Gemini To Pay $37M Fine, Vows To Make Customers Whole

    Crypto exchange Gemini Trust Co. has committed to making users of its now-shuttered Earn product whole through the bankruptcy of its former partner Genesis Global under a new settlement with a New York regulator that included a $37 million fine for additional alleged compliance failures.

  • February 28, 2024

    Rochester Loses Telecom Fee Bench Trial Over Hearsay

    Verizon Communications and Crown Castle Fiber have won their fight with Rochester, New York, over how much the city can charge telecoms to do business after the New York federal judge overseeing the case declared the city's cost spreadsheet to be hearsay. 

  • February 28, 2024

    Kwok Trustee Seeks Second Judge's Help With Clawbacks

    Offering four high-profile bankruptcies as examples, the Chapter 11 trustee overseeing the $374 million case of Chinese exile Ho Wan Kwok has suggested that a second Connecticut bankruptcy judge could act as a mediator to help speed a deluge of 278 avoidance actions efficiently toward possible settlements.

  • February 28, 2024

    Objectors Want $1M Atty Fees In $5.6B Swipe Fees Settlement

    Class members who initially objected to a $5.6 billion settlement with Visa and Mastercard have told a New York federal judge they are seeking nearly $1 million in legal fees for "enhancing the adversary process, sharpening the debate, and pursuing meritorious appeals in this litigation over the past eleven years."

  • February 28, 2024

    Elite Schools Get OK For $166M More Aid-Fixing Deals

    An Illinois federal judge handling student aid-fixing allegations against 17 top universities gave his initial blessing to another $166 million in settlements Wednesday, the day after he ordered three universities to produce documents that could show they handled certain students' admissions differently from others.

  • February 28, 2024

    Ousted Roche Freedman Atty Wants Ex-Partners Sanctioned

    The ousted partner of the law firm formerly known as Roche Freedman LLP asked a New York federal judge to impose sanctions on his former colleagues, claiming the partners destroyed evidence when they communicated through an application that auto-deleted their messages in the lead-up to voting him out of the firm.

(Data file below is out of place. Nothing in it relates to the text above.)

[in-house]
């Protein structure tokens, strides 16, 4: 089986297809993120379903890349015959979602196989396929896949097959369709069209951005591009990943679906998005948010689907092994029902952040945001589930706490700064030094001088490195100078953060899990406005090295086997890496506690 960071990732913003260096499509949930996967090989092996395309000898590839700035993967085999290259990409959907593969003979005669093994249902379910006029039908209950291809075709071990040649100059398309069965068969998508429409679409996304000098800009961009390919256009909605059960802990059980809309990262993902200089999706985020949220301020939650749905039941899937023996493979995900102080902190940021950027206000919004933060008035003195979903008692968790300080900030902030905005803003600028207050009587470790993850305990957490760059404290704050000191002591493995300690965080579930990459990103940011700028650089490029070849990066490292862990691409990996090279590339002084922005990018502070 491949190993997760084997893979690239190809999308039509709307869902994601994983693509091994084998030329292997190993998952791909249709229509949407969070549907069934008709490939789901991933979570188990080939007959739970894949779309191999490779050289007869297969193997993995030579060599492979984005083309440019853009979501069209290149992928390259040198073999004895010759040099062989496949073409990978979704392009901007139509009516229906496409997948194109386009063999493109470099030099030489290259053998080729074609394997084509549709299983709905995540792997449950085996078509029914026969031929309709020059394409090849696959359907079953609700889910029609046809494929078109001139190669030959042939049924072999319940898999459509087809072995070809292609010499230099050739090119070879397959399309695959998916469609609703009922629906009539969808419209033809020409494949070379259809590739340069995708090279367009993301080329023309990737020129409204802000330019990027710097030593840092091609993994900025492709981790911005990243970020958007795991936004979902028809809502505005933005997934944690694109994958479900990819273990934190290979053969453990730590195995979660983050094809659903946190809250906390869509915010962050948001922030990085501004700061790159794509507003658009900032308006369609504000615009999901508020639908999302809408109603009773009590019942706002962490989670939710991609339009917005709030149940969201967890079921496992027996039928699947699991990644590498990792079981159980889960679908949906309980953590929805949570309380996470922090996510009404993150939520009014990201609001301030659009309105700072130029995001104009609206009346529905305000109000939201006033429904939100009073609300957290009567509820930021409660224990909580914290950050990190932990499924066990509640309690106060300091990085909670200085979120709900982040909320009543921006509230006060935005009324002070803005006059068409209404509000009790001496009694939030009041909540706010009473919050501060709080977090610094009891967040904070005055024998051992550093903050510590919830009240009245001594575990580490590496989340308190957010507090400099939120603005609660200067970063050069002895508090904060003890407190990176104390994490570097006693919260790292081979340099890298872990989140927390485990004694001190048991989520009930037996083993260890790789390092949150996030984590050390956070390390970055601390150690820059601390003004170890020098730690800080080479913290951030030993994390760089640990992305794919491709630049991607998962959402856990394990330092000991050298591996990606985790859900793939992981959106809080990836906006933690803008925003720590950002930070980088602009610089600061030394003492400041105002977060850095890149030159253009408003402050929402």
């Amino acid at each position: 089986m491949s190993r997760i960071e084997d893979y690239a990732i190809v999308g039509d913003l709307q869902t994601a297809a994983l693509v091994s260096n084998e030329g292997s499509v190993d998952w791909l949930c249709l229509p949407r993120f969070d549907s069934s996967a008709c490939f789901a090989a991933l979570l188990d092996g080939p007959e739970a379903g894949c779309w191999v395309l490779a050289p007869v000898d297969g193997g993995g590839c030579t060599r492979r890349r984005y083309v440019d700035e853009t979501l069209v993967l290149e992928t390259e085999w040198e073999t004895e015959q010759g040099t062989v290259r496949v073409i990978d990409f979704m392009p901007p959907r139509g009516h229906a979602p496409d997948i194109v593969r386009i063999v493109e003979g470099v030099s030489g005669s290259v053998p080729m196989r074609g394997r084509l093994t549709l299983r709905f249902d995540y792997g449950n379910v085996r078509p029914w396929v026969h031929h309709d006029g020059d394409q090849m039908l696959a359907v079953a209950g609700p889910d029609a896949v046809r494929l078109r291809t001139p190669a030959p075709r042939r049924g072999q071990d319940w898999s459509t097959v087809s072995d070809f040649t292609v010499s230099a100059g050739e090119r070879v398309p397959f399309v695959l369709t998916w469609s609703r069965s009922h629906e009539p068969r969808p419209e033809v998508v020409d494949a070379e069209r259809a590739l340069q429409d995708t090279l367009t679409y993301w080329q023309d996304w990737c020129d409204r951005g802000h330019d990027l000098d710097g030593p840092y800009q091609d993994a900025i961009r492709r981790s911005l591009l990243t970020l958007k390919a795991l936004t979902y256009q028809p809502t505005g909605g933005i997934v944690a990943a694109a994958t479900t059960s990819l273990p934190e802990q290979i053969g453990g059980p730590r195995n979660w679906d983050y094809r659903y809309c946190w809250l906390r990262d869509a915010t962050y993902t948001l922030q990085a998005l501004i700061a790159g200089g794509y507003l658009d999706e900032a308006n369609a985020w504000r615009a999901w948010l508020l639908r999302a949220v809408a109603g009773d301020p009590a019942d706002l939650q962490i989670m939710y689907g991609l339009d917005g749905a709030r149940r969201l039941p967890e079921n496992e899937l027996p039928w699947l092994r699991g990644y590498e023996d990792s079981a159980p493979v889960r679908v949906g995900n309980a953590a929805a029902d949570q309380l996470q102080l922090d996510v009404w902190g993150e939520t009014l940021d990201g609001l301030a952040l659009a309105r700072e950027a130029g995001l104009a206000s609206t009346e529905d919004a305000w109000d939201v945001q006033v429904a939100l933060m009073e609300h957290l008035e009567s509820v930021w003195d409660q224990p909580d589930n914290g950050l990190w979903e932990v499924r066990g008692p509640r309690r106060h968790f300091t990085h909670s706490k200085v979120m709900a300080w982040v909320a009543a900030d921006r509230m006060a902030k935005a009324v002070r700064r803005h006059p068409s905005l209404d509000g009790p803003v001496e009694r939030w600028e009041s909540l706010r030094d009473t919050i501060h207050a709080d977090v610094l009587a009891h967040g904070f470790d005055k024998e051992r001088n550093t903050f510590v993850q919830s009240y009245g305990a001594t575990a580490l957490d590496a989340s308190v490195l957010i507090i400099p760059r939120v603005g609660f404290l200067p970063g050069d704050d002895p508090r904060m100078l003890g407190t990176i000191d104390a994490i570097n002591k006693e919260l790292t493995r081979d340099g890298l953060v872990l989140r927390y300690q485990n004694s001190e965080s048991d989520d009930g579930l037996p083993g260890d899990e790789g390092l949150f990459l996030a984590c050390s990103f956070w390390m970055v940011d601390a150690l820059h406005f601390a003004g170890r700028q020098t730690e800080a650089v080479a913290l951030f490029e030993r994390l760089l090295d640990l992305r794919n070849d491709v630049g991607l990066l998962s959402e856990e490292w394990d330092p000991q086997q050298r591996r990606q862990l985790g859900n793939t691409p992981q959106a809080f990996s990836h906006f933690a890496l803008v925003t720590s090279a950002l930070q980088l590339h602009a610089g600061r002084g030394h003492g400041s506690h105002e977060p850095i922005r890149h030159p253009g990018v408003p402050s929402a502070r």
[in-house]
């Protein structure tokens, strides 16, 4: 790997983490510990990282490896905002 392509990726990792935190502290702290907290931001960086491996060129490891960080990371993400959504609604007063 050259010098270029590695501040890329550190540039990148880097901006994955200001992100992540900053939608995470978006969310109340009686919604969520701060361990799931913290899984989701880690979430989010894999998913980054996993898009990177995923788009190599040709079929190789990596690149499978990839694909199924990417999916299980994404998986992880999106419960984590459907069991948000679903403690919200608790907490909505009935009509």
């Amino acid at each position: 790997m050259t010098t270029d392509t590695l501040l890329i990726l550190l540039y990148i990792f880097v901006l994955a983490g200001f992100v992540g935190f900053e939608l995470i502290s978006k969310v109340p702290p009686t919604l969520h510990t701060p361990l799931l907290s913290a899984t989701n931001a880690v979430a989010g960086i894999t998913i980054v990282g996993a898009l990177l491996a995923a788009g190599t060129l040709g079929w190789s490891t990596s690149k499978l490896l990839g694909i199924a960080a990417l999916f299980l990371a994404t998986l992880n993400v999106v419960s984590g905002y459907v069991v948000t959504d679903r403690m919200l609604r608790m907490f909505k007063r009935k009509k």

• February 28, 2024

    Intercept, Others Hit OpenAI, Microsoft With Copyright Suits

    The Intercept and two other news publications filed nearly identical complaints against OpenAI and Microsoft Wednesday, accusing them of removing author and copyright information from material used to train ChatGPT.

  • February 28, 2024

    AG James Accuses Meat Co. JBS Of Misleading Enviro Claims

    New York Attorney General Letitia James slapped JBS USA, the U.S. subsidiary of the world's largest producer of beef products, with a complaint in New York state court Wednesday, accusing the company of misleading the public about the environmental impact of its products.

  • February 28, 2024

    NY Bar Assoc. Building Owner Hits Ch. 11 Amid Lender Tiff

    The company that controls the historic New York County Lawyers Association Building in Manhattan petitioned a New Jersey bankruptcy court for Chapter 11 protection Wednesday, estimating between $50 million and $100 million in debt, as it faces in New York a roughly $28 million lawsuit leveled by a mortgage lender.

  • February 28, 2024

    Brazilian Airline Approved For Ch. 11 Loan Worth $1B

    GOL Linhas Aereas Inteligentes SA received final bankruptcy court approval Wednesday for a debtor-in-possession financing package that has grown to $1 billion after achieving consensus with creditors that previously objected to the package.

Expert Analysis

  • A Look Ahead For The Electric Vehicle Charging Industry

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    This will likely be an eventful year for the electric vehicle market as government efforts to accelerate their adoption inevitably clash with backlash from supporters of the petroleum industry, say Rue Phillips at SkillFusion and Enid Joffe at Green Paradigm Consulting.

  • A Post-Mortem Analysis Of Stroock's Demise

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    After the dissolution of 147-year-old firm Stroock late last year shook up the legal world, a post-mortem analysis of the data reveals a long list of warning signs preceding the firm’s collapse — and provides some insight into how other firms might avoid the same disastrous fate, says Craig Savitzky at Leopard Solutions.

  • Reassessing Trade Secrets Amid Proposed Noncompete Ban

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    The Federal Trade Commission's proposed ban on noncompete agreements as well as state bans make it prudent for businesses to reevaluate and reinvigorate approaches to trade secret protection, including knowing what information employees are providing to vendors, and making sure confidentiality agreements are put in place before information is shared, says Rob Jensen at Wolf Greenfield.

  • NYC Cos. Must Prepare For Increased Sick Leave Liability